what are the principles behind an ackley chamber?


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dakotasin
August 6, 2010, 12:13 AM
i've never messed w/ any ack imp cartridges. never had a need or desire to, but i'm curious...

is an ack case just a regular case w/ the taper blown out, the neck moved forward some, and sharpened some? how come ack cases don't have headspace issues?

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R.W.Dale
August 6, 2010, 12:20 AM
Because on an ackley cartridge the shoulder is pushed out but most importantly the shoulder terminus is set back slightly to provide a slight crush fit and thus headspace controll with factory loads.

To do an ackley from an existing chamber the bbl MUST be set back slightly

dakotasin
August 6, 2010, 07:29 AM
so can a similar effect be obtained another way? i.e., what if you had a rifle in a standard chambering that has a little too much headspace? can you take the approach of creating/forming a second shoulder, crush fit that, and then fireform the cartridge?

ranger335v
August 6, 2010, 08:51 AM
Ackley's basic goal was to obtain as much powder space as possible while keeping the costs down. Doing that required a minimum body taper and a sharper shoulder that still started at the original neck junction, only the rearward part of the shoulder is moved forward by the angle change. This was done so a user could simply chamber a factory round and use it if he needed to do so, the cartridge would be held in place by the neck-shoulder fit before firing.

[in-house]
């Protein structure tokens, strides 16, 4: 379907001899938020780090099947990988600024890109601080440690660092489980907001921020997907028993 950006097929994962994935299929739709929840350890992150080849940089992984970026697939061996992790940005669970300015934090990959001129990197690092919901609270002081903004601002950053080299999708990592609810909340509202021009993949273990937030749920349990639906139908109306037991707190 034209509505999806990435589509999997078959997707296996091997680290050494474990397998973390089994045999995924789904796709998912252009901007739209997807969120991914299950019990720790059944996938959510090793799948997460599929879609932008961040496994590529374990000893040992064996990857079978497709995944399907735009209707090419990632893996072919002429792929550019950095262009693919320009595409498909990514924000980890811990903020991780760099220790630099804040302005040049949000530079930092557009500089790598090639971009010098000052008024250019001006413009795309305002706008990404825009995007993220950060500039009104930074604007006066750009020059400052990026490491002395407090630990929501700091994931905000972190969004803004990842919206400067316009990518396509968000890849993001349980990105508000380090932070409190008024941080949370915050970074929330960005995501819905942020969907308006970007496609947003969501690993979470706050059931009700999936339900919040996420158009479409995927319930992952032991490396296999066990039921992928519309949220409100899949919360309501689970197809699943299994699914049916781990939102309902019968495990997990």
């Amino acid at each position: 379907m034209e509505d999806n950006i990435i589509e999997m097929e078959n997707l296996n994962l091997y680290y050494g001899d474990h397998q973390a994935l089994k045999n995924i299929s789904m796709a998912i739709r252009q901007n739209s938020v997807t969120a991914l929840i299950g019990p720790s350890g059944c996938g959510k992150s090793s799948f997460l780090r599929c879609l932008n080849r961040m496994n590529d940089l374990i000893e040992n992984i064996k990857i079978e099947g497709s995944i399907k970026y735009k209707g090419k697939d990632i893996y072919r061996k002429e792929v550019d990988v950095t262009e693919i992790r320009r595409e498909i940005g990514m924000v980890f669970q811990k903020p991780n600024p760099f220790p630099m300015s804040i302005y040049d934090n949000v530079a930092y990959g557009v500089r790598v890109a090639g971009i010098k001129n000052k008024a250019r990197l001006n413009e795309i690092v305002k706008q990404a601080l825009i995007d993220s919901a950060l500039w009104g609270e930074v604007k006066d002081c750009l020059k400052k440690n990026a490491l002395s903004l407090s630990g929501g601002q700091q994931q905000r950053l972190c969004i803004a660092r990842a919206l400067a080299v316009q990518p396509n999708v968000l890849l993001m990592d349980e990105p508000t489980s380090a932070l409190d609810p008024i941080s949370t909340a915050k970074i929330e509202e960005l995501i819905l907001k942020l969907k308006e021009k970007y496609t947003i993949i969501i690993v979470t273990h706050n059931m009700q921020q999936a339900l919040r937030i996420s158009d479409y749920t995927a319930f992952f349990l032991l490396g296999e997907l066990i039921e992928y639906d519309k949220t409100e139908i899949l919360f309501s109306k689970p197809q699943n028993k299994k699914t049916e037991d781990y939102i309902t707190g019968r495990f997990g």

It might help to set the barrel back a thread before chambering but it certainly wasn't necessary, by Ackley's specific design goals.

Ackley chambers have the same headspacing qualities of any other cartridge. It's certainly possible to sufficently control cartridge length in longish chambers by such handloading methods as you suggest.

WNTFW
August 6, 2010, 09:39 AM
I hear the cases don't stretch as much due to shoulder angle.
I ran into 1 or 2 guys locally that have AI chambers.

fguffey
August 6, 2010, 10:55 AM
In theory both shoulder junctures move, the shoulder/neck juncture moves back, as a results the neck on the Ackley version is longer than the parent neck. then the shoulder juncture at the end of the case body and beginning of the shoulder is moved forward, as a results the body of the case on the Ackley is slightly longer, this causes a problem for those that make this stuff, there is a point on the shoulder that does not move meaning the DATUM does not change (DATUM: Beyond the compression of a reloader) the term is still thrown around like it is a line, for me the datum is the surface of a set-up table, when referring to chambers and cases the datum is not a line it is a round hole, a straight round hole perpendicular to the surface, for me the surface becomes the line.

When fire forming 30/.06 cases in an Ackley chamber the short neck of the parent case hits the neck/shoulder juncture because it is shorter, when the case is chambered the neck is sized in the Ackley chamber, some call this head spacing, when chambered and fired the case body is blown out and the shoulder of the case is blown forward to form the case.